and he puts the marihuana cigarette between his fingers and smokes from his hand. Then when the police come, they smell marihuana smoke and the way they check in India, anyway, they look at everyone’s hand. “Who has been smoking ganja, show us your fingers.” And because the ganja leaves a very significant yellow mark between the fingers, so when the police do that, then they catch this friend who wasn’t smoking and they arrest him. So Srila Prabhupada mentioned the other day about this one mayavadi Ramana Maharishi. Prabhupada actually told this story in that connection, that he has his own philosophy. So why does he bother to introduce Bhagavad-gita? “Just preach your own philosophy and leave Gita alone,” this Prabhupada said. This is like smoking marihuana through another person’s hand.
Then we have the story of “The Himalayas give birth”. Yes, this is a short story. Another story that Srila Prabhupadaa often told: When words spread that the world famous huge Himalayan mountain range was going to produce offspring, hundreds of people gathered at the foothills of the mountains. In anticipation great crowds waited and finally they saw in the side of the mountain a hole opened up and they were all waiting: now it’s coming, there will be something wonderful and out from the hole run whole herd of rats, they came running out. And everyone ran away very disappointed.
Prabhupada told this story to illustrate that it is expected from then great universities of the world, you go to these universities, you see big buildings looking like mountains, that something wonderful will come out, but actually all that comes out are hippies and punks and rats, dogs and cats. So Prabhupada said: “Unless these young people become Krishna conscious, they will be like these rat offspring of the Himalaya mountains.”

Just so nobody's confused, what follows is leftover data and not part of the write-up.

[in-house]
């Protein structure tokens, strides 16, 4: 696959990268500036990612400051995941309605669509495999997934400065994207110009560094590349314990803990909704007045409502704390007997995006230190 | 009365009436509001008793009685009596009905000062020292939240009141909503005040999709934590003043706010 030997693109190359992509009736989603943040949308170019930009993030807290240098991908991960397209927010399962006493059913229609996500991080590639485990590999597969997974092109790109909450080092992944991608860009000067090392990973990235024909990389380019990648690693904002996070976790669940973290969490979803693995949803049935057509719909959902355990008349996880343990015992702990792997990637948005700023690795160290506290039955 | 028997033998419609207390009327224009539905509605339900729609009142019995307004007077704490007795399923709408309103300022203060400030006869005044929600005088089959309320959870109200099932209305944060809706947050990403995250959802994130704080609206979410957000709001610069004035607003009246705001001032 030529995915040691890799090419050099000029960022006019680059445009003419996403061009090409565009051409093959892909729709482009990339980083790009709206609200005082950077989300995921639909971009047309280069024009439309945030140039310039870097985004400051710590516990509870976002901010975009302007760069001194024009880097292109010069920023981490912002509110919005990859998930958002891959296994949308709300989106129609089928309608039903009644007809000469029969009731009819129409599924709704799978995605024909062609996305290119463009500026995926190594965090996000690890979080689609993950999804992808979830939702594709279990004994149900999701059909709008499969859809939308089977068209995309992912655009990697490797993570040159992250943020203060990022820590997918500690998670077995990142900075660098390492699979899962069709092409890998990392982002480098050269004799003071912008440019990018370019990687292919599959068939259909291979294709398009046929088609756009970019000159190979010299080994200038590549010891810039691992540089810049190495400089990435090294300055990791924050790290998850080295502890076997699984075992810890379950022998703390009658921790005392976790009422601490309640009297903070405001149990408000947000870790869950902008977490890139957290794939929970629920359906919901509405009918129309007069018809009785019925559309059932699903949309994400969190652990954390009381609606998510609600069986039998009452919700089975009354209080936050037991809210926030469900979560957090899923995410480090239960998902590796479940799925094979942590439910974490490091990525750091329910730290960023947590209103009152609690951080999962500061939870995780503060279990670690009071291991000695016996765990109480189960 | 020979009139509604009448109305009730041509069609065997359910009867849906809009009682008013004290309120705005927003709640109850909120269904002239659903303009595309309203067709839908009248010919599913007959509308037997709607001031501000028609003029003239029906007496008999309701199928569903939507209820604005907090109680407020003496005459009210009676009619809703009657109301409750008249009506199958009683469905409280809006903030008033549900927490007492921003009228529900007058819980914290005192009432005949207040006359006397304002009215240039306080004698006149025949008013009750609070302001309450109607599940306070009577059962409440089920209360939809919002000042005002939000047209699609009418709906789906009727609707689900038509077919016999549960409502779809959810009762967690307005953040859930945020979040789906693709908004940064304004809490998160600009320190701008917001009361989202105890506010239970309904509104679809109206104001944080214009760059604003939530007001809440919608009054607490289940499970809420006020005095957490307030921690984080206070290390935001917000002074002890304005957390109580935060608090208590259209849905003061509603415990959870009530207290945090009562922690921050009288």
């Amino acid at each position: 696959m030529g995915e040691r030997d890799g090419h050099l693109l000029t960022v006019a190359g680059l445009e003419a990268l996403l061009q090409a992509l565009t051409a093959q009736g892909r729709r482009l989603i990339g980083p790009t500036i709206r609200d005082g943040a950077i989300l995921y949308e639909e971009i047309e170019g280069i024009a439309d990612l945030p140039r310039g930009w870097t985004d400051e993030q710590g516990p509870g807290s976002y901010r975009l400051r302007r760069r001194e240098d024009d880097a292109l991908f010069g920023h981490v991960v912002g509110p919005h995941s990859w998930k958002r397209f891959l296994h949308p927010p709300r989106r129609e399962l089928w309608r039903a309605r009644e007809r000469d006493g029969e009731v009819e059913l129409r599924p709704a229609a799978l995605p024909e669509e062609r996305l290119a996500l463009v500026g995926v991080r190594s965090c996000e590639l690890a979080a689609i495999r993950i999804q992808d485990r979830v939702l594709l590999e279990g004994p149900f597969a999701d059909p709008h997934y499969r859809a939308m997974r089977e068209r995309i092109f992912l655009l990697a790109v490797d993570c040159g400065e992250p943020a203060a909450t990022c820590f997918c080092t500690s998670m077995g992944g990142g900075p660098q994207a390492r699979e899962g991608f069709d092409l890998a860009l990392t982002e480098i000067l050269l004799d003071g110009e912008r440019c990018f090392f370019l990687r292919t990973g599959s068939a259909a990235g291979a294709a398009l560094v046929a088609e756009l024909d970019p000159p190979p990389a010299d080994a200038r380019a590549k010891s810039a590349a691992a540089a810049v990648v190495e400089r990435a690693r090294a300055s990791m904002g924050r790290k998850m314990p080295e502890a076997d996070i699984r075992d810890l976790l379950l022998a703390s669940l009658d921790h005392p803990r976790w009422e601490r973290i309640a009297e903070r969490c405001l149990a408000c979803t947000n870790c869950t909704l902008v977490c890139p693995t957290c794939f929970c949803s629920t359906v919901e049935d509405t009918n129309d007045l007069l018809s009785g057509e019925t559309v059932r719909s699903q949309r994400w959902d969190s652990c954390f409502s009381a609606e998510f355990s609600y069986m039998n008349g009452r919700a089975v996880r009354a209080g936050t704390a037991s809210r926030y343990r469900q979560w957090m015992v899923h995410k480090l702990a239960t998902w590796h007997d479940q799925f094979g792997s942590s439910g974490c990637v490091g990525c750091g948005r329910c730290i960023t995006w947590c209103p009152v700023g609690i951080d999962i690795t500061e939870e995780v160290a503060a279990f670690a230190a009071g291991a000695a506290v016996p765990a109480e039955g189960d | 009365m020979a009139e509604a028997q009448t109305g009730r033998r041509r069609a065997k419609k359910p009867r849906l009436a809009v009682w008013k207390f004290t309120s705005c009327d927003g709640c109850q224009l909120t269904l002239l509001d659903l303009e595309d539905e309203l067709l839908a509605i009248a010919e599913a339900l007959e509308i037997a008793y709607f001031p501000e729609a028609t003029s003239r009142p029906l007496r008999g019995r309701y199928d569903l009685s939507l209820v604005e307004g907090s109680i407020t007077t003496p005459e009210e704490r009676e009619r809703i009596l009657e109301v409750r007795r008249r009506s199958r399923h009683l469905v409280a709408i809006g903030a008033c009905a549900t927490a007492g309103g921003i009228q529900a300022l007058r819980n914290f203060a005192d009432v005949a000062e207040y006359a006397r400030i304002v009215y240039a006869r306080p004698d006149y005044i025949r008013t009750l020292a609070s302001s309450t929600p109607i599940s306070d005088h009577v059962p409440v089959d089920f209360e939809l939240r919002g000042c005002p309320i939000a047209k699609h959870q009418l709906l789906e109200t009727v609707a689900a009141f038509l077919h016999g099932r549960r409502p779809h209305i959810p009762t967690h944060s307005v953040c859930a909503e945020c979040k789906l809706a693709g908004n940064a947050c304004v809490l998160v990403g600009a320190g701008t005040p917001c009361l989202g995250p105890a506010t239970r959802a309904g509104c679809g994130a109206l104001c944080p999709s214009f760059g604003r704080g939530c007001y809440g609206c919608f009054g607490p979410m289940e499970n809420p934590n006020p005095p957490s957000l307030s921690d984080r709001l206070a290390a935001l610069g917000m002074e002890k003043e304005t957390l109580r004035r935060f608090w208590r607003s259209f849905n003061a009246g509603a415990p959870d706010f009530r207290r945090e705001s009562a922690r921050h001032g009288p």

And now, here is the story called “The cat in the basket”. When it was time for a daughter’s marriage, one woman made many elaborate arrangements for a smooth wedding ceremony. However, in the middle of the proceedings a cat ran into the middle of the whole assembly. Now we should explain that in India, unlike the West, animals like cats and dogs are considered to be very filthy and inauspicious. People do not keep cats and dogs in their house, the cats and dogs stay outside and they just eat whatever scraps are thrown to them. The main reason for cats and dogs is that the dogs will bark if someone’s coming and the cat will chase away the mice and rats, but otherwise Indian people don’t make friends with these animals, they rather make friends with cows. Actually in many Indian houses the cow is the family pet, they keep the cow in the backyard and they come and pet the cow and talk to the cow, but not to cats and dogs.
So at this lady’s marriage ceremony, this arrangement she made for her daughter, everything was set and the ceremony was being performed and suddenly a cat came into the middle of everything – this is considered very inauspicious. The mother was afraid that people would notice this cat and start to comment that: “Oh, the whole proceedings have been polluted”. What she did was she looked around and she saw one basket that has been used for flowers, weaker baskets. She took that and put it over the cat, kept the cat under the basket. Some years later that bride was grown up and she had her own family and then her daughter came to an age and a marriage had to be arranged for her. This mother, she did everything like she had seen her mother do and after everything was arranged and a marriage was just about to begin, she was looking and she was thinking: “But there is something missing, there is one more thing my mother did – oh, yes, I know what it is.” So she found a cat and she put it under the basket.
The moral is that due to a poor fund of knowledge, people accept certain theories and practices as truth, but they never stop to question why those theories and practices exist. The story criticizes the tendency to follow blindly.